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Discussion Starter #5
Thanks gunnr, that is what i was hoping to hear! When you say make it solid, what exactly do you mean? Do I also let him off leash to let him play or do i just keep him on leash for a while. We had a little training session on long leash today and it was pretty good
 

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jas

Most folks that hunt will either say that the "come" command, or the "whoa" command is the most important. It really depends on the person.
Come is the command that brings the dog to you, whoa is the command that brings you to the dog. Whoa however, is a command that can save your dogs life.
When the command whoa is given, it's a no nonsense command. It means stop and do not move one iota, and not to be confused with "stay". Whether the command is given to lock the dog on the bird, and keep him out of the field of shotgun fire, or stop him dead in his tracks if he is getting near anything dangerous, like the road oscar crossed, matters not. If you can lock him in one position, until you can re-establish control, he is a much safer boy.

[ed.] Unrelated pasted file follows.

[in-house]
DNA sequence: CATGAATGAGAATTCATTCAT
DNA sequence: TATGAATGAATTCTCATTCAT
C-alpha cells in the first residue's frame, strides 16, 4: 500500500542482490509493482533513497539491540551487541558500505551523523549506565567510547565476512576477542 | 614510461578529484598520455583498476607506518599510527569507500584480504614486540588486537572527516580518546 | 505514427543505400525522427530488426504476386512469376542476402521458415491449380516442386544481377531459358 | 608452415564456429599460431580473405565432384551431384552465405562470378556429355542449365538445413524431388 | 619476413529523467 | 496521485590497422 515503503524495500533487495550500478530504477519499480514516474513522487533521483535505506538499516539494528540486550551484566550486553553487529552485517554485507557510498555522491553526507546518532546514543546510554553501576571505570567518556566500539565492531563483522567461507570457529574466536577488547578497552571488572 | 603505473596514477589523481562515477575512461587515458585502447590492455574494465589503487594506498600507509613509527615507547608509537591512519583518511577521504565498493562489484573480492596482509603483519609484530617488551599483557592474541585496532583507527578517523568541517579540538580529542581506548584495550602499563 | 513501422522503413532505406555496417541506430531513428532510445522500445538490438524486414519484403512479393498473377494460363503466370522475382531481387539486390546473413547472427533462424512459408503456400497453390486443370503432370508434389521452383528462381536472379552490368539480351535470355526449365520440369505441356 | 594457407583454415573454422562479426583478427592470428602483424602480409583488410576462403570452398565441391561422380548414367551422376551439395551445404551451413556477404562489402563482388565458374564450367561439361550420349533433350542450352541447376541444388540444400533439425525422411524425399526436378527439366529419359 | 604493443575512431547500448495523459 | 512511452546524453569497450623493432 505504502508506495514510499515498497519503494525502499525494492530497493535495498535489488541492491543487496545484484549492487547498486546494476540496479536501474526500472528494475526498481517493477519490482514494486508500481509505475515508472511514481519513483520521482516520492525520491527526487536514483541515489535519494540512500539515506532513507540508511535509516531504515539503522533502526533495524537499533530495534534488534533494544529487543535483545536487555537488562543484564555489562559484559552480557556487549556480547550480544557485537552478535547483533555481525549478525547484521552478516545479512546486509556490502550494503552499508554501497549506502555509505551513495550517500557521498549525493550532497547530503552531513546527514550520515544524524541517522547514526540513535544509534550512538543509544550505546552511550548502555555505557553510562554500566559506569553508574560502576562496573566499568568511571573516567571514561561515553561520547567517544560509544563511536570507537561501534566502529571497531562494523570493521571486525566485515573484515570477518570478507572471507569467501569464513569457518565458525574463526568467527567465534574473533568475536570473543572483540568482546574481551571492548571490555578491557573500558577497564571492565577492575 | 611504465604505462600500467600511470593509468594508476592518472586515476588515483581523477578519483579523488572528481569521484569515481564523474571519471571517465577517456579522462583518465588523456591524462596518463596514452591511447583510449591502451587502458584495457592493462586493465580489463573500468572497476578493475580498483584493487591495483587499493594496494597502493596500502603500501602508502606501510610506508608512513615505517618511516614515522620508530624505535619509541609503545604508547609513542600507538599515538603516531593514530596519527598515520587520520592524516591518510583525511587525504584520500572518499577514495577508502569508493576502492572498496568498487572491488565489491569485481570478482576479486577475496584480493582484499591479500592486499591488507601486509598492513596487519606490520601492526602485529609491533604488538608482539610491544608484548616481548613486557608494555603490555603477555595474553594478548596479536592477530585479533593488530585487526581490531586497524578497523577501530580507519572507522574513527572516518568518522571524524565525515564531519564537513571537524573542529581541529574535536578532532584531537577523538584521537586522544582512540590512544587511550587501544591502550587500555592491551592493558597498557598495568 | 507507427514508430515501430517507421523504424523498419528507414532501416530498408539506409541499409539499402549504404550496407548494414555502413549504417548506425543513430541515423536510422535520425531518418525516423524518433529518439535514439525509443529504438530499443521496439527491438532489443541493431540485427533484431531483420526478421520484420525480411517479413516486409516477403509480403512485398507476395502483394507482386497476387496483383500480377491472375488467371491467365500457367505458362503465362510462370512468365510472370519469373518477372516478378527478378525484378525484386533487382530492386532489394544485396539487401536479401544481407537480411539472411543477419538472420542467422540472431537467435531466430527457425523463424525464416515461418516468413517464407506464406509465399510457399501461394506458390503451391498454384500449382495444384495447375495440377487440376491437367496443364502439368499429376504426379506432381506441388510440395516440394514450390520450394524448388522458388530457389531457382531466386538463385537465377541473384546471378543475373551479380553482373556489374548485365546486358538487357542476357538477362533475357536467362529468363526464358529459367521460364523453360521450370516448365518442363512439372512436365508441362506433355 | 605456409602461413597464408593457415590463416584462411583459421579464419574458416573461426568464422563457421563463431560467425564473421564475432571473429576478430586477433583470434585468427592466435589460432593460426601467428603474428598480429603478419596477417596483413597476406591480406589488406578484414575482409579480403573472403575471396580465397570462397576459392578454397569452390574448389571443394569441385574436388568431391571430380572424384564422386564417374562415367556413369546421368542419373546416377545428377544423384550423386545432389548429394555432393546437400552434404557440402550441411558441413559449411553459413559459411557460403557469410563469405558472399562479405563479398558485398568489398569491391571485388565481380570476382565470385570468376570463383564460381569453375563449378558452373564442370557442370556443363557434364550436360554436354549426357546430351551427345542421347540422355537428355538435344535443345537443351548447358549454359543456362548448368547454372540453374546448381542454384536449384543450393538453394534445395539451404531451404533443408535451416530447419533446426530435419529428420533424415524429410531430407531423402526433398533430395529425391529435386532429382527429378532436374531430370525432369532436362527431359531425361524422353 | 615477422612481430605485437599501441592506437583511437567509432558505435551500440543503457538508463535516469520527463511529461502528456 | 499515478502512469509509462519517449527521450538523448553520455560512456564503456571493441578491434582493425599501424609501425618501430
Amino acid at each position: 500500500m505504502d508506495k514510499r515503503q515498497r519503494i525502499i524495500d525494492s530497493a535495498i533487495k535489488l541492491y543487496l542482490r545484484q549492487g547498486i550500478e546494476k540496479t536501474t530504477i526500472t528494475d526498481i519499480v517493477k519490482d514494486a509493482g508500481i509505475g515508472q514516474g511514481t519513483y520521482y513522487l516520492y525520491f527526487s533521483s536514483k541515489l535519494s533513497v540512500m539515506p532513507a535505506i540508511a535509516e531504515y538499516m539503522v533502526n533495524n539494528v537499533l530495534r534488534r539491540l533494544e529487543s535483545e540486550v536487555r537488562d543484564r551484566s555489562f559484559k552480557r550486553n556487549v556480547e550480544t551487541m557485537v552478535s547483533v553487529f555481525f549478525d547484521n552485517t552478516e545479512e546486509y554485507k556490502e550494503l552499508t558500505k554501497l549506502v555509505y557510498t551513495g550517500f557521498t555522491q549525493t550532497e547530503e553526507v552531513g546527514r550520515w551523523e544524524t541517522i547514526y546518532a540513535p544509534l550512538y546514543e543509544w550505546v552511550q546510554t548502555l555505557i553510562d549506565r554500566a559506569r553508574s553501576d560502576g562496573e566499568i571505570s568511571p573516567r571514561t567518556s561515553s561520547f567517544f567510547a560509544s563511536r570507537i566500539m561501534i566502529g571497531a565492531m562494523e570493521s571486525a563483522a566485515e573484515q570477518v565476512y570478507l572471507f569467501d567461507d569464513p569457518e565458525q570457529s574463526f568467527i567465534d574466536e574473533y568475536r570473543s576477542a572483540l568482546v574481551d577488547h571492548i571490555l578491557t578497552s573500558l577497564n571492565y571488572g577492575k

To be "solid" means that Oscar is 100% on that command. He does it every time without hesitation and regardless of distraction. When the command is given, he locks in mid stride. (Not having one of my Vizsla's absolutely solid on this cost me in excess of $3000.00 in vet bills when he got clipped by a car. Luckily he lived another 8 years, and I was able to learn from my mistakes with him.)

The important thing to take away from your event today is that Oscar displayed that he is not solid. Prior to this he was emotionally dependent on you and that was your mechanism of control. Now he's a little older( mature),and becoming less dependent on you. He was thinking for himself, and making his own decisions. Some folks term this "out of control". I don't though. Out of control is something completely different to me.